The last bit was to drill a lot of holes and tap to 5/16-18 for holding stuff to the table:
For these holes, I power tapped simply switching the mill forward and reverse at slow speed using lots of WD-40 lube, and a spiral flute tap so chips would be carried up and out of the holes.
Ready to rock:
OK, here's a fun first project, for sure.
Fun because it's relatively easy, and fun because it's part of a trade deal I have with my old pal, Al Dodge. I make some small banjo parts and things for him, and he feeds me lots of antique music MP-3s.
Al is one of the founding members The Cheap Suit Serenaders (along with R. Crumb, Bob Armstrong and Terry Zwigoff) who still do an annual gig (usually without R. Crumb who lives in France) at the Freight and Salvage in Berkeley. You can find him, and some of his music on his web site with the rest of Dodge's Sundodgers.
Here's Al's mandolin-banjo, a B&D Silver Bell - a fine professional instrument from the 1920s:
You won't want to miss hearing Al playing lead on this instrument along with four other banjo players on YouTube:
Dodge's Sundodgers Go Wild With Banjos
Above, I'm measuring the diameter to make an armrest that will fit this small instrument. It has a ten inch diameter head - that's a full inch smaller than today's standard, so nobody makes an armrest that will fit this oldtimer.
Now, I suppose I really didn't have to set the table on center for this job, but I figured it would make measuring the diameter quick and easy by using the DRO, so I centered the table as above by sticking an end mill into the center hole, locking the table down and setting the DRO coordinates to zero:
I moved the X-axis until the edge of the backwards 5/8" end mill was just a hair beyond the final outer diameter I'd be cutting:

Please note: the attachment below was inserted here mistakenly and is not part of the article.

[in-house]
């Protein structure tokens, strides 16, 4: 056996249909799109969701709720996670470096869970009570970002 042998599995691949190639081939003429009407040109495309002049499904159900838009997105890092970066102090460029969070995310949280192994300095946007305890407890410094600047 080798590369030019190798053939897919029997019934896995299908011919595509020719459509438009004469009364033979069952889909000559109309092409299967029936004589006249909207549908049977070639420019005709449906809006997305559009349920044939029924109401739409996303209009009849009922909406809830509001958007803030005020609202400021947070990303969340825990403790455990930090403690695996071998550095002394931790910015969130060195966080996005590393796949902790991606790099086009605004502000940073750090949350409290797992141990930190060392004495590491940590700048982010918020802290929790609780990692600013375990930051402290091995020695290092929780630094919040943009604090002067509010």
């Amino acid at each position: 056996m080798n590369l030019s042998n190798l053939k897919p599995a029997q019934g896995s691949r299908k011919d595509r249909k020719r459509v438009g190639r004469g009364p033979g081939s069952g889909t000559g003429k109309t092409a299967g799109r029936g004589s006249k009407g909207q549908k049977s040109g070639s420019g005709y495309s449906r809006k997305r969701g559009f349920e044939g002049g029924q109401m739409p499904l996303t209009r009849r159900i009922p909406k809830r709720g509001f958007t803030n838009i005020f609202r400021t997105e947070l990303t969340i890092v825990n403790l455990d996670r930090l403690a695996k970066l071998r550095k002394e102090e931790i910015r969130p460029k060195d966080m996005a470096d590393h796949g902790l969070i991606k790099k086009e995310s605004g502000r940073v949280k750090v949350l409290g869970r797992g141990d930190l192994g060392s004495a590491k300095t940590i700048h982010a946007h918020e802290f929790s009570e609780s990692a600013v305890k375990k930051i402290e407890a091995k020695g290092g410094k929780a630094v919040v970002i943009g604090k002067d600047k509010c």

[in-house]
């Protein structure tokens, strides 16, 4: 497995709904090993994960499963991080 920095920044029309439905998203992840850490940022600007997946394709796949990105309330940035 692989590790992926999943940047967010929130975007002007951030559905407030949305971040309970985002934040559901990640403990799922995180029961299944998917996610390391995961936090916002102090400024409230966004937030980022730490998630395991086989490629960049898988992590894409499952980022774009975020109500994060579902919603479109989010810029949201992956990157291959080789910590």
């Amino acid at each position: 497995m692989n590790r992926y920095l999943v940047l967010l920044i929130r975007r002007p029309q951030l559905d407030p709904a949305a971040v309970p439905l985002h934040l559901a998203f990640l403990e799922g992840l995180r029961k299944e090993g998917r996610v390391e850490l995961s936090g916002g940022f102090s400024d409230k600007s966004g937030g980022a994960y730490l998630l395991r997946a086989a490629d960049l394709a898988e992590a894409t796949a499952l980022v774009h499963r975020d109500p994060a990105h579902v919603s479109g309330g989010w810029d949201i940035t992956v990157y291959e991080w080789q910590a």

Notice the sacrificial aluminum I have placed under the brass piece.
Next, I clamped down the brass:
Most of the parts of good quality banjos are made of brass, and while this sort of armrest would ordinarily be formed from sheet, I milled it from solid because the cost of materials doesn't matter much for this kind of "one-off'" thing, and I don't have the chops to bend heavy brass to the shape I wanted.
I locked the table on all axes for each cut I made:
First, I ran a roughing end mill around the outside perimeter to remove the bulk of material:
Then, a finishing cut:
A corner radius end mill finished off the outer surface of the armrest:
I thought a while about how I'd locate the piece when I flipped it over to mill out the inside of the armrest, and I ended up setting my two biggest indicator holders as work stops:
Then, it was easy to turn the part over, and get it set right on radius:
As I was putting the indicator holders away, I realized a pair of small c-clamps would have done the job just as well, and maybe a bit more easily. . .
I ran a ball end mill through the piece taking about .05" on each pass until I reached depth, and slowly widened the groove until I had a suitable outside wall thickness for my armrest:
I swiched to a flat end mill to finish the inside surface:
And then to a tiny one to make the parting cut:
For this cut, I made lots of passes plunging very slowly until the piece jsut about fell off:
A bit of finishing on the belt sander to round over the ends, and I was done:
Here's the final product:
Well, final for me. Al is going to braze the armrest to a pair of supports, and then have it nickel plated to match the rest of the hardware on his instrument.
Looks good, I think: